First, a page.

So anyway, about this diet that I’ve mentioned in passing in the last couple of columns.
I’m pleased to report that so far this year, I’ve managed to shed almost a stone and a half. (I haven’t seen twenty pounds disappear so quickly since last year’s Grand National. No, hang on, I bought a round of teas at QPR…)
I’ve done it mainly by cutting out any food that I enjoy; a dour, but very effective approach that I would call the Stoke City Diet, except that my elder sister’s husband wouldn’t speak to me again.
And I’ve started running again for the first time in about seven years – since I stopped playing Sunday football, in fact.
I’ve never enjoyed running for its own sake; I’ve usually only been prepared to do it when there’s a ball or a bus at the other end. (I didn’t do much running for the latter even when I had a regular job to go to – certainly not in the mornings, anyway.)
I have to go out very late at night, so that no one can see me shambling around the streets at a snail’s pace, and to avoid running into the elite running squad from the university college up the road that whizzes around the neighbourhood during the day.
It’s an accident waiting to happen; when I read that Mo Farah had left the area and relocated to the States, my first thought was that he didn’t want to risk colliding with this large, slow-moving object that had suddenly appeared in Teddington.
But why did I decide to lose weight now, after an extended (and admittedly very enjoyable) period pursuing my twin hobbies of sloth and comfort eating?
It’s partly because my waistline was starting to look like that of a former professional footballer.
But it’s also because I turned 50 last weekend, and over the last few months the looming prospect has been casting an increasingly large shadow over me.
(Like standing near Neil Shipperley, or Neil Ruddock, or John Barnes…)
I reckoned that if I didn’t shift the weight now, I never would. And the middle age spread would just, er, spread.
I just wish it were as easy to shift the weight of anxiety that comes with reaching this milestone – or do I mean millstone? I think it’s inevitable that you look back and wonder where all those years went.
In my case, of course, I know exactly where a large chunk of that time went: football. But did I devote too much time to it?
I know what my wife would say.
She views my unbroken run of matches between 1991 and 2002 as my barren wilderness years, when I supposedly cut a sorry figure wandering the country from ground to ground like a poor lost soul, carrier bag in hand to stop my match programme from going soggy.
But then she wasn’t there for most of it. And you know what? It was bloody great at the time.
True, the quality of football wasn’t always great, especially in the late 90s. (Perversely, that made me more determined to keep the run going; if I’d broken it when the team were playing badly, I’d have felt like a fair-weather supporter.)
But watching football on Saturdays and playing football on Sundays with no-one to answer to, and thinking about football for a large proportion of the week, was a very enjoyable way to live.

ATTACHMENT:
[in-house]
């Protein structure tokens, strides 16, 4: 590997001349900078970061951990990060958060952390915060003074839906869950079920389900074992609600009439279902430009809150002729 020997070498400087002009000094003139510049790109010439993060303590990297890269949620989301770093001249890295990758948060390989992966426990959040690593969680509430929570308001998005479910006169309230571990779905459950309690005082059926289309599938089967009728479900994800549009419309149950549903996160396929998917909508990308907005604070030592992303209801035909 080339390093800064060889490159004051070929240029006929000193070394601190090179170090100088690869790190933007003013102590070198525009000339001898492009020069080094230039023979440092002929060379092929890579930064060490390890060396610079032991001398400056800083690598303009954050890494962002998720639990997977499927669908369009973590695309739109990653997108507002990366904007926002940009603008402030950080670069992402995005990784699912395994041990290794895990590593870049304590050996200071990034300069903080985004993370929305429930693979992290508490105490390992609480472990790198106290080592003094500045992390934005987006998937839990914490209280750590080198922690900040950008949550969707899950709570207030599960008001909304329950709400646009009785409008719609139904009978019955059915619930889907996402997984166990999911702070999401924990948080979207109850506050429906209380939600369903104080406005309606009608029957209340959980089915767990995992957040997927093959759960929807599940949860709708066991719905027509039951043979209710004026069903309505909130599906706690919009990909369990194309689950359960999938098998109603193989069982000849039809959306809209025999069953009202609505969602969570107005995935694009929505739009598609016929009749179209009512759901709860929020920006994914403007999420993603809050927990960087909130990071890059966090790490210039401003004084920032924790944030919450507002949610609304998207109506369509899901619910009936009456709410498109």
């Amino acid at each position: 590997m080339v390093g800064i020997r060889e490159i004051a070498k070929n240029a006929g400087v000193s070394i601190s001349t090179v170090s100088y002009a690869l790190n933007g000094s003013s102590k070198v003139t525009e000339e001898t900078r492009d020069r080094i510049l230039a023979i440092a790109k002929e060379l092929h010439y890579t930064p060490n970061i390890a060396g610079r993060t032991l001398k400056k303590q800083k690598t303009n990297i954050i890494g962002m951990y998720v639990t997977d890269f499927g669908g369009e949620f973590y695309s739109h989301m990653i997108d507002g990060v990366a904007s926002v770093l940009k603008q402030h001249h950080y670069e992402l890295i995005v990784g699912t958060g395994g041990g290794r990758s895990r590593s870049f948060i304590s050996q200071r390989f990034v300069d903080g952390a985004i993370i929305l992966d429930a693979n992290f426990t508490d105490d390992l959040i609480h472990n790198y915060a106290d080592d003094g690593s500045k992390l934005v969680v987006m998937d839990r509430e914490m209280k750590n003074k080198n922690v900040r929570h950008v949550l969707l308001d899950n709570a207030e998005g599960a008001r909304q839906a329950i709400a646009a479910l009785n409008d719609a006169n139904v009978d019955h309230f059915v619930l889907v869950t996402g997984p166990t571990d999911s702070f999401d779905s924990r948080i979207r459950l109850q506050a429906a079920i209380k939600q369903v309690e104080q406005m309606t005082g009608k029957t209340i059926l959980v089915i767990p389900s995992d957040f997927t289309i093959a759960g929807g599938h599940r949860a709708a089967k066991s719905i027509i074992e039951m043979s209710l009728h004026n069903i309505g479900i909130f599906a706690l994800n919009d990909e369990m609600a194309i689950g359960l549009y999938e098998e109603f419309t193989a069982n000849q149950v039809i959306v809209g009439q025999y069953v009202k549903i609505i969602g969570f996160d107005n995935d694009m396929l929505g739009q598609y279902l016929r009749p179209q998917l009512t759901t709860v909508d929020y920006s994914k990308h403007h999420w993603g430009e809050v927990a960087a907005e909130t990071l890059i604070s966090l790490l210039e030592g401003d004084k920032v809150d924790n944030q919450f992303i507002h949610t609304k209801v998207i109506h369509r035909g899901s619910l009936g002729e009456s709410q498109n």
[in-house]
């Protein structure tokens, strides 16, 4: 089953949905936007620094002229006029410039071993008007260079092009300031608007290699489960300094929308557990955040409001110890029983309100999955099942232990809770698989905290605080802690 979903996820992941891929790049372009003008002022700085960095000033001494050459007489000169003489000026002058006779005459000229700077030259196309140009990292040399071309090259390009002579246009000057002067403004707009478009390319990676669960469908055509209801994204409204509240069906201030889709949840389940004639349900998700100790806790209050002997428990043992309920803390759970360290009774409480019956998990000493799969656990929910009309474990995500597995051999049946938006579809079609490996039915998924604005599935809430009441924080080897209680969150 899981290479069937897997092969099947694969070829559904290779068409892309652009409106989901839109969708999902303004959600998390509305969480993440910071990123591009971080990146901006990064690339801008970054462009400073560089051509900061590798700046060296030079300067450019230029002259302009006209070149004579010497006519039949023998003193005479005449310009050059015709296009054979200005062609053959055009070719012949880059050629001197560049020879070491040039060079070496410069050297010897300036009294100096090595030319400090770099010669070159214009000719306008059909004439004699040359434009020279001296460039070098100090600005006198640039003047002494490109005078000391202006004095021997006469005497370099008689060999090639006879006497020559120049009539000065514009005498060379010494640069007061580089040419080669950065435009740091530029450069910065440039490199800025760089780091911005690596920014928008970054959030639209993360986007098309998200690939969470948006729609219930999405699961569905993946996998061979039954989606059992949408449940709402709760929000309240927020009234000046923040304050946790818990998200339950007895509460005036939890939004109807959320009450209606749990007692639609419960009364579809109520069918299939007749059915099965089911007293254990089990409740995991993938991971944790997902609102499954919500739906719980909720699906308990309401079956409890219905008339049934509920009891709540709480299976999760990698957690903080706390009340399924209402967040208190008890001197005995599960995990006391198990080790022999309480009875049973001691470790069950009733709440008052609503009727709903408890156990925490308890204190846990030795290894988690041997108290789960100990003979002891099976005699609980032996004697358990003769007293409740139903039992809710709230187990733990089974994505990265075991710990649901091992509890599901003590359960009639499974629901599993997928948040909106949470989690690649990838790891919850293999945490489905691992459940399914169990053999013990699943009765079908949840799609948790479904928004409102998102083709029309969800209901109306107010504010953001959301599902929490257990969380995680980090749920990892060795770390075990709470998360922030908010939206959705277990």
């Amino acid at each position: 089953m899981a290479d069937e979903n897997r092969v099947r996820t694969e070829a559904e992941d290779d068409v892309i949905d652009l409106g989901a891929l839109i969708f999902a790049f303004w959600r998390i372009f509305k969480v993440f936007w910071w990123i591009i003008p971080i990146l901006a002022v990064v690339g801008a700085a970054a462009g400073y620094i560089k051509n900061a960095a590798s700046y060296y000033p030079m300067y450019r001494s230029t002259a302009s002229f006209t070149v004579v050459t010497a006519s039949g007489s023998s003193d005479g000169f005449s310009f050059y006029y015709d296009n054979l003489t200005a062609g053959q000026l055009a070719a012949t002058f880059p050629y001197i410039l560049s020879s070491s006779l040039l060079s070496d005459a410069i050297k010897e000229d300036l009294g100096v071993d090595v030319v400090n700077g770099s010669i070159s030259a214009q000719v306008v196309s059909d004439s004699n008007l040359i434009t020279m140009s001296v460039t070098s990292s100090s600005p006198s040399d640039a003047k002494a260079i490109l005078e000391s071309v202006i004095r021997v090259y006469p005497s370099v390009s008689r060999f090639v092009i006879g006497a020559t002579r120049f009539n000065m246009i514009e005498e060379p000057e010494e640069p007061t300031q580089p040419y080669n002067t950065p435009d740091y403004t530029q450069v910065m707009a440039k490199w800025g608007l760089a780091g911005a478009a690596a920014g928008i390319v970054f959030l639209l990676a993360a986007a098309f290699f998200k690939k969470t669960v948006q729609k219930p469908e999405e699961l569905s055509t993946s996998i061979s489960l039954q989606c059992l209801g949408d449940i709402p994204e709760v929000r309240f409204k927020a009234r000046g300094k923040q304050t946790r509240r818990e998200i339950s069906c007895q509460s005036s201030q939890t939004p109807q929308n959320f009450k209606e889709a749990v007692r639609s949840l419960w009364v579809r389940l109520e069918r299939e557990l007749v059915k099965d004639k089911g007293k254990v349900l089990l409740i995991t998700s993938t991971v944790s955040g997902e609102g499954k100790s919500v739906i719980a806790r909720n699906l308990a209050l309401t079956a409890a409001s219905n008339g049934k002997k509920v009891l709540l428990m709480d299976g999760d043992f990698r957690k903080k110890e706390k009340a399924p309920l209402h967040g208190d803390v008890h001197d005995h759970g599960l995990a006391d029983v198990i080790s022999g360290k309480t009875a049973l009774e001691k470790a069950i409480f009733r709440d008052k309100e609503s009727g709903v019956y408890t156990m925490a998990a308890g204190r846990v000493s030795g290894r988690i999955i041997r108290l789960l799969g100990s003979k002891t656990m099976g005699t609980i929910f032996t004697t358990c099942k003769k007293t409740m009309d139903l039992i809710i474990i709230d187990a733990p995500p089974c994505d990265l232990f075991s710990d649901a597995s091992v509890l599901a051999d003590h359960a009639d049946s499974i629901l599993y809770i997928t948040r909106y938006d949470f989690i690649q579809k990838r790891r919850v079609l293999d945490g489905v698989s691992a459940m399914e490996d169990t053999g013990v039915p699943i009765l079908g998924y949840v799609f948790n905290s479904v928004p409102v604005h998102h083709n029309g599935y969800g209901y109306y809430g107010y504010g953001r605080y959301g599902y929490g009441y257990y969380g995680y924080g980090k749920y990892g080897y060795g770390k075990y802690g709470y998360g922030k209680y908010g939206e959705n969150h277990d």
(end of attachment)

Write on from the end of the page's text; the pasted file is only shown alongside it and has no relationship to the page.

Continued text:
Eventually, I knew the time was right to be less extreme about it. And I don’t suppose I’ll ever go back to attending every single game.
(I’ve been wondering lately whether most supporters have periods when they’re at their peak, like players do. If they do, mine is certainly past.)
But I can’t bring myself to regret it.
The only reason to feel regret would be if watching so much football had got in the way of other things I could have been doing.
It certainly kept me single for a long time. I know that’s true, because enough women told me that it was a problem.
But I look at how things have turned out with my wife and my children, and I wouldn’t want it to be any different. So, no regrets there.
Has football prevented me from fulfilling my ambition to write a novel or a sitcom?
It’s certainly taken up a lot of time which could have been devoted to those aims – but I think an inability to write plot and character was a rather bigger factor.
And if any part of my life could be charged with getting in the way of creativity, my advertising career would be the ringleader standing there in the dock; football might be accused of aiding and abetting, but would probably be let off with a caution.
Ah yes, my advertising career.
Could that have gone better if I hadn’t always been disappearing to football matches?
I once lost a work partner because I chose to go to a game (Coventry away, FA Cup 4th Round 1995) instead of working over the weekend.
Can’t say I regret it, though.
In 1989, I missed picking up the award for the best-written national press ad of the year to go to the FA Cup 6th Round replay at home to West Ham. I certainly don’t regret that choice either.
Here’s the thing. There’s a very poignant passage in Marcel Proust’s Du Côté de Chez Swann (look, it’s my party and I’ll quote Proust if I want to…) when Swann laments:
“To think that I wasted years of my life… for a woman who did not appeal to me, who was not my type!”
For me, advertising has been that woman. Football has definitely not.
Like the song says, “I know I am, I’m sure I am…”
And finally… I have to tell you about the ‘big present’ I got for my birthday. My wife bought me this fantastic linocut print.
She got in touch with the artist Hugh Ribbans, and he confirmed that the two teams depicted are indeed the ones you would guess them to be.
If the price of the print seems a bit steep, the picture is available as a greetings card.
If your local card shop doesn’t stock it, I guess you could get directly in touch with the Norwich-based publishers Art-Angels.co.uk
It would be a great card to give to a City fan. And arguably even better to give to a Town supporter…